By Charles Ely, KTUL
JENKS, Okla. (KTUL) - Former and current American Airlines employees have joined forces to restore and preserve a vintage 1937 DC-3 airliner, the Flagship Detroit.
The Flagship Detroit lifts off with a deep-throated roar as its polished-aluminum skin reflects the sunlight like a mirror.
It's what flying was all about in the 1930s and 40s when it took 15 hours to get from New York to Los Angeles.
Number 45 off the assembly line, the Detroit is the oldest flying aircraft of that type.
The DC-3 was built at the request of American because it was big enough to make passenger traffic profitable.
American would eventually order 84 aircraft and operated them until 1947.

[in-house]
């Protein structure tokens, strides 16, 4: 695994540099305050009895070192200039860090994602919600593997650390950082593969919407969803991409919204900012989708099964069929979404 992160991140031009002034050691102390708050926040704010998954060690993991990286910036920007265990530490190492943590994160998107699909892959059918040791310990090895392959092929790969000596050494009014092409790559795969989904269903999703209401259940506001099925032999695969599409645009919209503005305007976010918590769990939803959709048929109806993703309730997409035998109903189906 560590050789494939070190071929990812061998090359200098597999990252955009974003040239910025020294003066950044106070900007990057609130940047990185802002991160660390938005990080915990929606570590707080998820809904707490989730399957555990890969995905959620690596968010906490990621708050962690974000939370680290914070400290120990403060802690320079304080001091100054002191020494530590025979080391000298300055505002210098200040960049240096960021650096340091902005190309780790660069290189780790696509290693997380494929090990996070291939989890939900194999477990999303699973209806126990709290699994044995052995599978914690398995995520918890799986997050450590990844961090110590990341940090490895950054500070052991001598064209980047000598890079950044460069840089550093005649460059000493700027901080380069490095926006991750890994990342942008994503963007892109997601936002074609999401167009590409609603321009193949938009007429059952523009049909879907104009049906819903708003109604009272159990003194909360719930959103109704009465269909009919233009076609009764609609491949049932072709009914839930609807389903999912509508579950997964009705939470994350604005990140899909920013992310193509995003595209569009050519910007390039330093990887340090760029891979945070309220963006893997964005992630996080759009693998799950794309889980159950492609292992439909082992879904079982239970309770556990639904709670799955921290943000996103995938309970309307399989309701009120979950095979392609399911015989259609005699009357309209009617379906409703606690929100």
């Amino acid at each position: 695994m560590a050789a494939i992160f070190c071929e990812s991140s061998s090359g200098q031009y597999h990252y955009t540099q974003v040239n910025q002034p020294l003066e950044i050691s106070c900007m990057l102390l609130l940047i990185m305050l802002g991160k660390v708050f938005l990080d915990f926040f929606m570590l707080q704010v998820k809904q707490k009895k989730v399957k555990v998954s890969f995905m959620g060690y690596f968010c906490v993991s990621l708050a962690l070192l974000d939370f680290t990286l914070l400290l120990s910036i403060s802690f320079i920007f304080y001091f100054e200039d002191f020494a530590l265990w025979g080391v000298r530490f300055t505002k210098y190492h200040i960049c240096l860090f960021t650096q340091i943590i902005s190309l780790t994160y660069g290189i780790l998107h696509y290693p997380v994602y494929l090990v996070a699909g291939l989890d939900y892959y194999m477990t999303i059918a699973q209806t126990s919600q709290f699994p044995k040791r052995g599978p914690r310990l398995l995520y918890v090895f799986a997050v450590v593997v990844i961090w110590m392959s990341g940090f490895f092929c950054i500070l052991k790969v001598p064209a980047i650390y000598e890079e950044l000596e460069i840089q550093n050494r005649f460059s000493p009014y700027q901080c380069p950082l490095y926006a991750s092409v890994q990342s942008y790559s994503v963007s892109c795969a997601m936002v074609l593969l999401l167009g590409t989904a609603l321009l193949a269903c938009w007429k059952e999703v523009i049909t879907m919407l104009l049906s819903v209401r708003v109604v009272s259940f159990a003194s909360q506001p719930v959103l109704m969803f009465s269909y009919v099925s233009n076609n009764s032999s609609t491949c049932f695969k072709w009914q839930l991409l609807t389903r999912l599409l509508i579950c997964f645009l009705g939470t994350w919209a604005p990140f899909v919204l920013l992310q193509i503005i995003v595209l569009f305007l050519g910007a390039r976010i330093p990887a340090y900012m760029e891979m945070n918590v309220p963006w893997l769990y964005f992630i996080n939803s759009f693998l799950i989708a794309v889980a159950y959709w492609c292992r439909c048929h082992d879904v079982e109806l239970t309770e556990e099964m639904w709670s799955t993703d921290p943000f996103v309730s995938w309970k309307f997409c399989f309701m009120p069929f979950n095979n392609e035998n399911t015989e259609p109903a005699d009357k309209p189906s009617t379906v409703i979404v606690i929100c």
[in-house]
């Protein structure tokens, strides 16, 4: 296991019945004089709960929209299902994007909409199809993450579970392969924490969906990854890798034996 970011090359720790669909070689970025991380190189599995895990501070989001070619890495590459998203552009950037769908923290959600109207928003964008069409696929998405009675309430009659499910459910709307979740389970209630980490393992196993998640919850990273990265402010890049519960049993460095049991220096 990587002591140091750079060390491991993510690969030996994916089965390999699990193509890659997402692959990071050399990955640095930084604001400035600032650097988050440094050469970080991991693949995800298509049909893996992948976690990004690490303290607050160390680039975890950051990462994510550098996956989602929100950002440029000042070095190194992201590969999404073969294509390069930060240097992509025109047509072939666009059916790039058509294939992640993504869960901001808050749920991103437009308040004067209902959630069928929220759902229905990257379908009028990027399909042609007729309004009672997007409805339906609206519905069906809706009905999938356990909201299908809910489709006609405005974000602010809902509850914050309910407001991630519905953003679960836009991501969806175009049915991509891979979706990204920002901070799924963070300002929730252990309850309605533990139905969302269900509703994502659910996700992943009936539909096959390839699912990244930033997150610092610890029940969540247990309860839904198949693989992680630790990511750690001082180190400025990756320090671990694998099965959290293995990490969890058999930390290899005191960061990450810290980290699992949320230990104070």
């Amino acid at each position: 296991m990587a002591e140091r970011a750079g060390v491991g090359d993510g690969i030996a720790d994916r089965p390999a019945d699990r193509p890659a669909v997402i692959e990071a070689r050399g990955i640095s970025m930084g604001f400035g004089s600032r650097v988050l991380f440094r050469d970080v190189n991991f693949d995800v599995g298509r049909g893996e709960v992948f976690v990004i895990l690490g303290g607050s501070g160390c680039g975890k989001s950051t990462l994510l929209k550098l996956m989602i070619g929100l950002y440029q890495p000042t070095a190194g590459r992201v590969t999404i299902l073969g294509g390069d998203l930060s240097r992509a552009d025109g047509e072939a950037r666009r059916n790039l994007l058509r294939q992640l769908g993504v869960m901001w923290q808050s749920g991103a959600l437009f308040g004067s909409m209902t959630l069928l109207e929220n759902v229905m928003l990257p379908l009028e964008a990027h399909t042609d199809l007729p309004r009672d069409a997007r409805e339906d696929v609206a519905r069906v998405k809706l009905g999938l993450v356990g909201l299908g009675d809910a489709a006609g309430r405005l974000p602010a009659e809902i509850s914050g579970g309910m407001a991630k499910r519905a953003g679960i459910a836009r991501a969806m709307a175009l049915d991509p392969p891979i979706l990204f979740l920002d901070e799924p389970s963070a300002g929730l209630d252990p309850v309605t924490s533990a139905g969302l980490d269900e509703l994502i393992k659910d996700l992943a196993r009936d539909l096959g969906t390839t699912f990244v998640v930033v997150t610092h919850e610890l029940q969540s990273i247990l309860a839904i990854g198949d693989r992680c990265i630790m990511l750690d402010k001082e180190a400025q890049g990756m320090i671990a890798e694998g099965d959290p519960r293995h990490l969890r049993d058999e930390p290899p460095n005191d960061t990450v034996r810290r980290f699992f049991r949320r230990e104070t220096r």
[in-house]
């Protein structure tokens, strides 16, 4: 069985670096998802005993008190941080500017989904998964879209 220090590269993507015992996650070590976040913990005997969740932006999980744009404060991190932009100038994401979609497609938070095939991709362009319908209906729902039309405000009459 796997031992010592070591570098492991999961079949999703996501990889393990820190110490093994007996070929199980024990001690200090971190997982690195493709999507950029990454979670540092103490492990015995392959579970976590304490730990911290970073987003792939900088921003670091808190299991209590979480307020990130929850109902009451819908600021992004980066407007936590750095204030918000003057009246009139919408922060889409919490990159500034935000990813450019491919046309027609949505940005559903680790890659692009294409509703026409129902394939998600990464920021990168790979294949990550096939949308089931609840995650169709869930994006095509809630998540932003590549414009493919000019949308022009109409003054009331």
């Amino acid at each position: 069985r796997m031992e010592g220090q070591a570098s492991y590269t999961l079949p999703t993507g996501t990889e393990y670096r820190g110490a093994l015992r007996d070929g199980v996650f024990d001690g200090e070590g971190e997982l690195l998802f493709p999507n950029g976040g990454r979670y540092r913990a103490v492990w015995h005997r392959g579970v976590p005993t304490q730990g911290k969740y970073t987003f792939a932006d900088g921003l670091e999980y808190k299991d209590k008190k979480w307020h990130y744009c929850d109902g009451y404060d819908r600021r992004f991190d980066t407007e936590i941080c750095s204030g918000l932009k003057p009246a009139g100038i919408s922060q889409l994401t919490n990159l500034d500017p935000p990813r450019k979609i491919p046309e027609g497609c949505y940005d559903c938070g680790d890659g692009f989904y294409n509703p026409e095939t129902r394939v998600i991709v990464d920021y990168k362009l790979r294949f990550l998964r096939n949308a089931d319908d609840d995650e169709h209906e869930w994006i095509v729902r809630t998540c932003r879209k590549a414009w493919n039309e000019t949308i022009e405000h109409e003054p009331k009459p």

Retired American Pilot Dave Buffington said flying the Detroit is an honor.
"It's very forgiving and it’s nice to fly low and slow," Buffington said. "It is heavy on the controls because there's no electronic boost to any of the flight controls. So, it's all cables out to the flight controls and is a little bit heavy, but you get used to it very quickly."
Keeping a piece of history airworthy isn't easy for cheap, but volunteers with Flagship Detroit Foundation get it done.
Jim Gentry works at the American Maintenance Base, but he does his share of work on the Detroit.
"Everybody is just happy to do anything. One minute we may be changing a tire the next minute we're maybe washing windows whatever it takes to get it done," Gentry said.
For the passengers, it's exciting and nostalgic all at once.
Pia McBride said it far exceeded her expectations
She said, "Fabulous! That was the best experience. The takeoff, the landing, was the smoother than the stuff now. It was incredible!"
Those who want to fly can join the Flagship Detroit Foundation, and rides are made available throughout the year at no charge.